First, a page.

I’ve walked past L’Hotel Gitan on Commercial Road in Prahran, many times. Weekly, in fact, when I was stalking last season of The Block, Today Tonighting on graffiti wrap and Neale Whitaker sightings, as it’s just across the road.
There’s always people spilling outside into the courtyard (which, to be clear, is not much more than a few curb-side tables) but it’s never ranked highly on my ‘must eat at, or I might die’ register. The pub persona and huge Carlton Draught piece de resistance on the exterior led me to believe that it was just another Prahran pub akin to the Windsor Castle and Flying Duck Hotel. I was flying wrong.
What’s L’Hotel Gitan’s story?
A year after closing his popular namesake Windsor restaurant in 2013, celebrated chef Jacques Reymond came out of retirement and teemed up with three of his children to plate up this foodie’s gold pit and serve it onto Melbourne’s dining scene. And the old Prahran pub, previously known as Hotel Max, is certainly a new man after its Extreme Makeover.
Testament to Reymond’s influence, L’Hotel Gitan is a gastro pub that has combined French flair and fine dining with its Art Deco roots. The formal bistro dining space is stylish, with white tablecloths, marble, original French café chairs and an open kitchen centrepiece that’s bigger than Justin Bieber’s fan base. The kitchen, or fishbowl, is manned by head chef Adam Smith (a Reymond protégé) and is adorned by thick brass bulkheads, a rotisserie and lots of baguettes.
While the long, intricately-tiled front bar is much more relaxed and reminiscent of the original pub, with booth seating and high tables, yet it still has elegant copper and brass detailing distinguishing itself from the Windsor Castle. It’s clearly a popular spot for Friday after-work drinks and a relaxed schooner-drinking Bachelor Sam Wood, who was there the night I visited enjoying a beer with a mate; no Snezana.
Dress code: no shorts and thongs
I probably should have warned Jude, thy husband, that this wasn’t the venue for shorts and thongs. I didn’t. And he consequently felt very uncomfortable amid the formally-dressed clientele, behaving like he was wearing Tony Abbott-sized Speedos, refusing to remove his legs from the safety of the table.
So what is the dress code? It’s somewhere in between BBQ with friends and black tie dinner. Not super fancy, but not super casual either.
An Alice in Wonderland epicurean feast
Choosing what to order off the quite comprehensive menu, which is coupled with an additional specials blackboard, is troubling. I did sit there staring at it like I’d earlier sat there staring at Sam Wood wondering whether he had a spare rose on him. There’s also an extensive wine cellar and wine list, which only adds to the complication.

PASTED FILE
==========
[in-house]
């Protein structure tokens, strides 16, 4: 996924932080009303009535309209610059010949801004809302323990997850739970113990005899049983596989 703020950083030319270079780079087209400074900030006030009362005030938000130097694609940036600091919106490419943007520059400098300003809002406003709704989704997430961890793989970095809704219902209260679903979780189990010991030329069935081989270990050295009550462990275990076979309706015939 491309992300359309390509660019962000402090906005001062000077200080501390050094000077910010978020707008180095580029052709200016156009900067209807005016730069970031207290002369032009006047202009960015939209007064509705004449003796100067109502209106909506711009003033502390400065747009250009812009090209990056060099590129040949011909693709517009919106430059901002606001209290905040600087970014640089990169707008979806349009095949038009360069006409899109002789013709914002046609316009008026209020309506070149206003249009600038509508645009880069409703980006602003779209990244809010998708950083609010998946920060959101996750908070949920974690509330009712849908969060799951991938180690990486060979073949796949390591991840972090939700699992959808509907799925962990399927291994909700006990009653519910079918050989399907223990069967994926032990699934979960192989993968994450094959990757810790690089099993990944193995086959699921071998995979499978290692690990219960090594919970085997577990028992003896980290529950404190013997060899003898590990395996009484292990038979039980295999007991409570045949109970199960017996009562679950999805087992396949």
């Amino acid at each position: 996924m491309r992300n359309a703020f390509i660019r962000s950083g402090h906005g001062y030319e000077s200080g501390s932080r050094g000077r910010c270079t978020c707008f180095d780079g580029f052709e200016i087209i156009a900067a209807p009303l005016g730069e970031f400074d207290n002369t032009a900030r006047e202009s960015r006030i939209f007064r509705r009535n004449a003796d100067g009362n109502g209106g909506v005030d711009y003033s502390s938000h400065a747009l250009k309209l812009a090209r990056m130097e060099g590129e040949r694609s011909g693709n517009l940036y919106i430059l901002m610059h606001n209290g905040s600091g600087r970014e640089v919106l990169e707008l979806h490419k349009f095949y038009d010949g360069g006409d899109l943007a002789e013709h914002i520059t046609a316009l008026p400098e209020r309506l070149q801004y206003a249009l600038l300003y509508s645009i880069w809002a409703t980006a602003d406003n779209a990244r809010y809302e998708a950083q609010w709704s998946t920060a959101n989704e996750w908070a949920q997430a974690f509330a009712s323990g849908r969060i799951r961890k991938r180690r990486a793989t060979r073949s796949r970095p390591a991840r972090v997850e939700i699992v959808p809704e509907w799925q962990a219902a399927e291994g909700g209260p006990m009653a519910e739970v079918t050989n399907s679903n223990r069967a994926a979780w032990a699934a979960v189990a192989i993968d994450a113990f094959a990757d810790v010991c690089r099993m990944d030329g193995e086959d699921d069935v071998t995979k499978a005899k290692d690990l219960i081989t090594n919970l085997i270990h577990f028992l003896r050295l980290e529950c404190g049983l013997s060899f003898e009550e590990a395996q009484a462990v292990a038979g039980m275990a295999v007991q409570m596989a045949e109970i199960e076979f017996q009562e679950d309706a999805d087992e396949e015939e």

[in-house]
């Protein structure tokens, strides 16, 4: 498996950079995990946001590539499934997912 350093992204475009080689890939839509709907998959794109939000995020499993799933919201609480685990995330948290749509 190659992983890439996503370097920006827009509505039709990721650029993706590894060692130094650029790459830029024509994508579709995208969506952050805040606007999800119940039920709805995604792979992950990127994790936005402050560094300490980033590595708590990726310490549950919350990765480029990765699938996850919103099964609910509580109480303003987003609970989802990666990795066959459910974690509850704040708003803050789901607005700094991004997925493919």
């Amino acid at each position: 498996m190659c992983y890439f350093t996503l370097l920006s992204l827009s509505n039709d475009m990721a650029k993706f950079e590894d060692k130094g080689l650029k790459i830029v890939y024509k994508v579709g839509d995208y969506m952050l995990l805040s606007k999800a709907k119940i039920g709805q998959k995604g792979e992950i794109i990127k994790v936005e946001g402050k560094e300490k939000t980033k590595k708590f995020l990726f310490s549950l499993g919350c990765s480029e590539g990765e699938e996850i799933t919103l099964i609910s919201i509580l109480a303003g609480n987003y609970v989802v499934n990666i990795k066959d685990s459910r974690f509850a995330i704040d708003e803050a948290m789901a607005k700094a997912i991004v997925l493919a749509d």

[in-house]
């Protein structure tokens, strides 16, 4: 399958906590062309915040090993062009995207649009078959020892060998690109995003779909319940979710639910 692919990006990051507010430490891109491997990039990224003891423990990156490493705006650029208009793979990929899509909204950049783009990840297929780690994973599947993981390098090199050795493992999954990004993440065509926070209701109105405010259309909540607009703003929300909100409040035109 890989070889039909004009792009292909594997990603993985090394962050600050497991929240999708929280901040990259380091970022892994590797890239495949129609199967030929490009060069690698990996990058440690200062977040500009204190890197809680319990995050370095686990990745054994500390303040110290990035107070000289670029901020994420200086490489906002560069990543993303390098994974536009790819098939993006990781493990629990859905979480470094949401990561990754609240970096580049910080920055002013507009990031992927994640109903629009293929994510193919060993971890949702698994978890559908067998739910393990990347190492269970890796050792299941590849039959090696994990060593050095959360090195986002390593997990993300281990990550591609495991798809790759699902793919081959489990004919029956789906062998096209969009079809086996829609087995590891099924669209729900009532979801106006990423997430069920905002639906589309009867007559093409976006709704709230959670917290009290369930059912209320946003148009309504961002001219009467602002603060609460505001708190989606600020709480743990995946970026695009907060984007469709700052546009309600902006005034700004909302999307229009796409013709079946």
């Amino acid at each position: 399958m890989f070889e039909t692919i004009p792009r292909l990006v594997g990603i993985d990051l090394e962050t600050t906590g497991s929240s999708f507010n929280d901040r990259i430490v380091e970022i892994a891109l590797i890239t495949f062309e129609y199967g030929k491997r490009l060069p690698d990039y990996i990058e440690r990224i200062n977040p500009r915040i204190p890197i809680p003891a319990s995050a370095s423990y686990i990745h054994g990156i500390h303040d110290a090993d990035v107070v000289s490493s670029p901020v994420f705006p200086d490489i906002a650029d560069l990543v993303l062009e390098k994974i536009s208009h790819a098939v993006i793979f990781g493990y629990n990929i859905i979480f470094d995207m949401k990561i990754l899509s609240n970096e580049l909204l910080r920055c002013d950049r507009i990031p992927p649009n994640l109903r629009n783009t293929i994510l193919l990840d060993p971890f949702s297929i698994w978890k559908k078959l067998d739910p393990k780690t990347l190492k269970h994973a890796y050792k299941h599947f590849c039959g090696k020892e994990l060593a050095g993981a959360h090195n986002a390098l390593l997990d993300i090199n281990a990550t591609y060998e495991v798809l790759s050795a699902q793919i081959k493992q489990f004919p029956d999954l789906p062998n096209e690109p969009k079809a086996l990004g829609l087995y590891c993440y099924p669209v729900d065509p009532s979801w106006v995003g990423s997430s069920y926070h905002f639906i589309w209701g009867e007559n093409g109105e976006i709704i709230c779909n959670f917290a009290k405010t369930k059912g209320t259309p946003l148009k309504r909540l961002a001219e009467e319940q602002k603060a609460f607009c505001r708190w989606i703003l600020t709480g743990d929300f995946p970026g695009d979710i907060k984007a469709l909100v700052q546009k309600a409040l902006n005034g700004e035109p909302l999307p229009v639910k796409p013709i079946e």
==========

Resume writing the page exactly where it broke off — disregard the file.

Finally, Jude and I agreed to settle our differences and share a banquet made up of the petit calamar a la plancha (poorly translated to grilled small calamari), san daniele prosciutto (which needs no introduction) and king brown mushroom bark with gruyere (a fancy tempura-type mushroom pizza) that came with an amazing jus vinaigrette that I’d happily bathe in, for entrée. All were ahhh-mazing! An honorary mention must also go to the bread, which tasted as good as anything found in a Parisian boulangerie. Main was the Ranger’s Valley Bavette (flank steak), with onion rings, French fries and a leaf salad.
Feeling like I was a blown up Violet Beauregard from Willy Wonka’s Chocolate Factory after all of that, I probably didn’t need dessert but when I saw that my favourite words ‘citrus’ and ‘berries’ were involved, I involuntarily boarded the dessert train. The problem was then choosing between the caramelised lemon tart, with passionfruit bavarois, orange and crispy meringue; and a mille-feuilles of fresh berries, with pistachio crème diplomate and raspberry sorbet; so I went about convincing Jude that he was a closeted berries man (he’s not), so that I could secretly have them BOTH. I don’t think he bought it but I also don’t think he wanted to argue with a sugar-craving wife, so gave in and I got to try the two. The deception was totally worth it because they were as delicious as a rain-strewn Ryan Gosling.
L’Hotel Gitan is…
Don’t be fooled by the Carlton Draught sign. While L’Hotel Gitan might look like a pub on the outside, inside it’s an Alice in Wonderland epicurean feast. And there’s not a parma in sight.
While I’m going to get an F on my Zomato report card for having not discovered this place sooner, L’Hotel Gitan deserves a solid A. The food is quality fine dining without the pomp and circumstance (that’s more likely to be found at sister restaurant Bistro Gitan in South Yarra). The ambience and interior, with its roaring 20s design smarts, creates for a relaxing experience (except if you’re wearing Speedos). One that set us back $150 after all of the above, plus two large beers and a glass of wine.
Just be warned, on this particular (warm) Friday night, the place was heaving. A booking is a marvellous idea, and you can easily do this on L’Hotel Gitan’s website – just look for the big neon book now button. If you want something more secluded, I’d recommend one of the two private dining nooks, with The Copper Suite seating up to 12 and The Booth seating up to four, as the noise volume is at a Hawker Hall level.
The waiters (who were mostly French, or they just have very good faux French accents) were almost as good as the desserts. They were as attentive as a husband who’s in trouble for forgetting a wedding anniversary, with drinks arriving within 30 seconds, napkins promptly folded (and found when I’d disgracefully dropped it on the floor), and the bathrooms were even discretely pointed out, which meant I avoided my normal game of hide and seek with the Ladies.
Overall, L’Hotel Gitan is a proof pudding that looks can be deceiving.
L’Hotel Gitan | 28 Commercial Road, Prahran, Victoria
Phone: (03) 9999 0990